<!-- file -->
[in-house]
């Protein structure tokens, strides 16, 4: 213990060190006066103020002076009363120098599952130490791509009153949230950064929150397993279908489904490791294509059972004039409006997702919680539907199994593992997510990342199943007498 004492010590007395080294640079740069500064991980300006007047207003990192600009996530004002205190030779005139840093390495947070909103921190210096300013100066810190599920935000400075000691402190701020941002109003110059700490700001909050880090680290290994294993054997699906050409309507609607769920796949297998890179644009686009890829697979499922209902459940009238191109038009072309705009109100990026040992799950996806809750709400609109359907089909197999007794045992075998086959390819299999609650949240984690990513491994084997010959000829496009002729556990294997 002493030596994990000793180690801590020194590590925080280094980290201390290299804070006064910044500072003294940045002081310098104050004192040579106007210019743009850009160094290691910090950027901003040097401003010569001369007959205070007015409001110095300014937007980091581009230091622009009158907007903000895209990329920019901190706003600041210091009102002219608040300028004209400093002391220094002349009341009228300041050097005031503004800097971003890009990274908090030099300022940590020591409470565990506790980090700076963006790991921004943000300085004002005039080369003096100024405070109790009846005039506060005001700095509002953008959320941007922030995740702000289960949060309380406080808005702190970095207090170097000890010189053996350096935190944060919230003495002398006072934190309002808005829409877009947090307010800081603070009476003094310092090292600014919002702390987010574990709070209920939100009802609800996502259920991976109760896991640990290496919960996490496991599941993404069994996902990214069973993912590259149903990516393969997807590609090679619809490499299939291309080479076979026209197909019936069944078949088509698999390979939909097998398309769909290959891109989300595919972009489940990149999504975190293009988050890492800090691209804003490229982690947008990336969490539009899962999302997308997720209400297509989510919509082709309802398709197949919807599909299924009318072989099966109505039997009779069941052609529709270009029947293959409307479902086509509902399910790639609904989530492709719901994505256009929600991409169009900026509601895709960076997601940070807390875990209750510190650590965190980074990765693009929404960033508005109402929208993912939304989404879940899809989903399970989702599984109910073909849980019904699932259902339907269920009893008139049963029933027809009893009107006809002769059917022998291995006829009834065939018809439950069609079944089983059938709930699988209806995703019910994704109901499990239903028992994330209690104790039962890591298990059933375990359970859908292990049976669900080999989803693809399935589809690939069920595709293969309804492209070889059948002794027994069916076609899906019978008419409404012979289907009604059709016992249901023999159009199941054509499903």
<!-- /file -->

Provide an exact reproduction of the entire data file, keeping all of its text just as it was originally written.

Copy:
[in-house]
């Protein structure tokens, strides 16, 4: 213990060190006066103020002076009363120098599952130490791509009153949230950064929150397993279908489904490791294509059972004039409006997702919680539907199994593992997510990342199943007498 004492010590007395080294640079740069500064991980300006007047207003990192600009996530004002205190030779005139840093390495947070909103921190210096300013100066810190599920935000400075000691402190701020941002109003110059700490700001909050880090680290290994294993054997699906050409309507609607769920796949297998890179644009686009890829697979499922209902459940009238191109038009072309705009109100990026040992799950996806809750709400609109359907089909197999007794045992075998086959390819299999609650949240984690990513491994084997010959000829496009002729556990294997 002493030596994990000793180690801590020194590590925080280094980290201390290299804070006064910044500072003294940045002081310098104050004192040579106007210019743009850009160094290691910090950027901003040097401003010569001369007959205070007015409001110095300014937007980091581009230091622009009158907007903000895209990329920019901190706003600041210091009102002219608040300028004209400093002391220094002349009341009228300041050097005031503004800097971003890009990274908090030099300022940590020591409470565990506790980090700076963006790991921004943000300085004002005039080369003096100024405070109790009846005039506060005001700095509002953008959320941007922030995740702000289960949060309380406080808005702190970095207090170097000890010189053996350096935190944060919230003495002398006072934190309002808005829409877009947090307010800081603070009476003094310092090292600014919002702390987010574990709070209920939100009802609800996502259920991976109760896991640990290496919960996490496991599941993404069994996902990214069973993912590259149903990516393969997807590609090679619809490499299939291309080479076979026209197909019936069944078949088509698999390979939909097998398309769909290959891109989300595919972009489940990149999504975190293009988050890492800090691209804003490229982690947008990336969490539009899962999302997308997720209400297509989510919509082709309802398709197949919807599909299924009318072989099966109505039997009779069941052609529709270009029947293959409307479902086509509902399910790639609904989530492709719901994505256009929600991409169009900026509601895709960076997601940070807390875990209750510190650590965190980074990765693009929404960033508005109402929208993912939304989404879940899809989903399970989702599984109910073909849980019904699932259902339907269920009893008139049963029933027809009893009107006809002769059917022998291995006829009834065939018809439950069609079944089983059938709930699988209806995703019910994704109901499990239903028992994330209690104790039962890591298990059933375990359970859908292990049976669900080999989803693809399935589809690939069920595709293969309804492209070889059948002794027994069916076609899906019978008419409404012979289907009604059709016992249901023999159009199941054509499903």